MIT lab turns a TIA-like mirror on government

Lawmakers aren't the only folks with the Terrorism Information Awareness projects in their sights.

A student project at the Massachusetts Institute of Technology seeks to turn the government's proposed scrutiny of citizens back on public officials.

The MIT Media Lab's Government Information Awareness Project, which went online early this month at opengov.media.mit.edu, collects data about federal officials and industry lobbyists.

GIA's name is a play on TIA, the Defense Advanced Research Projects Agency R&D effort to develop advanced data-mining tools that can correlate personal information from multiple databases.

'Total Information Awareness, to me, is the absolute hallmark of big government,' Media Lab assistant professor Christopher Csikszentmihalyi said, adding that he believes the nation's founders intended 'to empower the governed against the government.'

Graduate student Ryan B. McKinley is GIA's chief programmer under the direction of Csikszentmihalyi. Both are members of the lab's computing culture group.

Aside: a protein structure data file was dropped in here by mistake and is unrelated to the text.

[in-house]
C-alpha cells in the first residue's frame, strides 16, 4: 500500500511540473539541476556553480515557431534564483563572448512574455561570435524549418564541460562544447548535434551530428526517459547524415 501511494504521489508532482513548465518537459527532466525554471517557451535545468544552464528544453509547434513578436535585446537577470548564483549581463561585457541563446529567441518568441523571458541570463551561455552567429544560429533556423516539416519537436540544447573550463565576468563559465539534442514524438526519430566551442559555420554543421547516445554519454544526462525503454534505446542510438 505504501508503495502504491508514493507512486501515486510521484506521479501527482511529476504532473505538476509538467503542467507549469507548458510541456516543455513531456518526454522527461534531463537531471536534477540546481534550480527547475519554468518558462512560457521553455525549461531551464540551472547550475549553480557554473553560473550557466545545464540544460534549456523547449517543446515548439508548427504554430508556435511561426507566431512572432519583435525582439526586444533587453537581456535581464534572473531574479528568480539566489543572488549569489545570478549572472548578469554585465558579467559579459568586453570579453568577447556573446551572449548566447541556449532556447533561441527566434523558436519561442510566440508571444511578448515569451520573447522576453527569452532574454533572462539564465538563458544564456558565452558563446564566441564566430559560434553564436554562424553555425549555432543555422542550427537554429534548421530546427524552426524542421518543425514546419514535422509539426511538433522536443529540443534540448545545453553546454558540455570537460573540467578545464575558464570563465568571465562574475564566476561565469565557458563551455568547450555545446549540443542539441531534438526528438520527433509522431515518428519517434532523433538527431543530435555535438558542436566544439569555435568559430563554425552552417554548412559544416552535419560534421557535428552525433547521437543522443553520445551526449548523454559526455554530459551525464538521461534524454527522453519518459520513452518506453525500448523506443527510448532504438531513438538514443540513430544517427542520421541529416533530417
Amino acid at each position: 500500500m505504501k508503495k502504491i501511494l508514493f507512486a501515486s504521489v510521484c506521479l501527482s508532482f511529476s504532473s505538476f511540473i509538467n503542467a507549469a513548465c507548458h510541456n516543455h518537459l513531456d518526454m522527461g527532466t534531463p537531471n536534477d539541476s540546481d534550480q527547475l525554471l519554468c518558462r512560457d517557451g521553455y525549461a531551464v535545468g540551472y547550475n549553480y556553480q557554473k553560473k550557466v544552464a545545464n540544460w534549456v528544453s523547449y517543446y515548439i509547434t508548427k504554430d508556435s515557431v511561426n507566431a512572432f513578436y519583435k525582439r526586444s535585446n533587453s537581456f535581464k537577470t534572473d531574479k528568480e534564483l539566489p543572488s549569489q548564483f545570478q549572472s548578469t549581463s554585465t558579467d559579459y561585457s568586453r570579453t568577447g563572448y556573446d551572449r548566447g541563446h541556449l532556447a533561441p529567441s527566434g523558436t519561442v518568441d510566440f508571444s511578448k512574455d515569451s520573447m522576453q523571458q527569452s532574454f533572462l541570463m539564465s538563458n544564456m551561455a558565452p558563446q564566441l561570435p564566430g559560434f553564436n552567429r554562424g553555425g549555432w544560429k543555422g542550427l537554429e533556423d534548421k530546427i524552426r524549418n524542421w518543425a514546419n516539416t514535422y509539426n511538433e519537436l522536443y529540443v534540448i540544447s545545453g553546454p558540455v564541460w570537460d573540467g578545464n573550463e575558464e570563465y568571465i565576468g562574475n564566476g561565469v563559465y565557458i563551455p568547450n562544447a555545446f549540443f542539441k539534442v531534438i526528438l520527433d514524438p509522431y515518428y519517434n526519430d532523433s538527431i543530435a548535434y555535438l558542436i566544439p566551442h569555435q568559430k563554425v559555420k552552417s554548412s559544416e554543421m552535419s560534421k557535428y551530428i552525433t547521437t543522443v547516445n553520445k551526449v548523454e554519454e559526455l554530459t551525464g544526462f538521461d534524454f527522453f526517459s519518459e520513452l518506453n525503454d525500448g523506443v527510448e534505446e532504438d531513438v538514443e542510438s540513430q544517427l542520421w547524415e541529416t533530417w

GIA's creators say on the site, 'As the government broadens internal surveillance and collaborates with private institutions to access data on the public, it is crucial that we maintain a symmetry of accountability.'

Csikszentmihalyi said McKinley has designed parsers and crawlers to glean data from government sites and others that track political and lobbyist funding, such as OpenSecrets.org. The site also is soliciting contributions of data about voting records and other political information.

Servers like cookies

Eventually, the GIA site will link to news sites and weblogs but hasn't yet done so because 'our servers are crumbling under the onslaught of hits,' Csikszentmihalyi said. The lab has been adding a server per day since the Associated Press wrote about GIA shortly after its launch, he said.

A note on the site said some features, such as personalized alerts, are unavailable because of high demand.

About half the hits have been coming from .gov and .mil addresses, and a number of summer interns have contacted the Media Lab to correct entries for their bosses, Csikszentmihalyi said.

McKinley's computer vision algorithm watches the cable public-affairs channels C-SPAN and C-SPAN 2. When the face from the TV feed changes, the program reads the name given by the on-screen caption and tries to correlate faces with names.

GIA invites data contributions in much the same way as the Wikipedia project, at www.wikipedia.org. Like open-source software, the project seeks to build a self-sustaining digital encyclopedia from many contributors.

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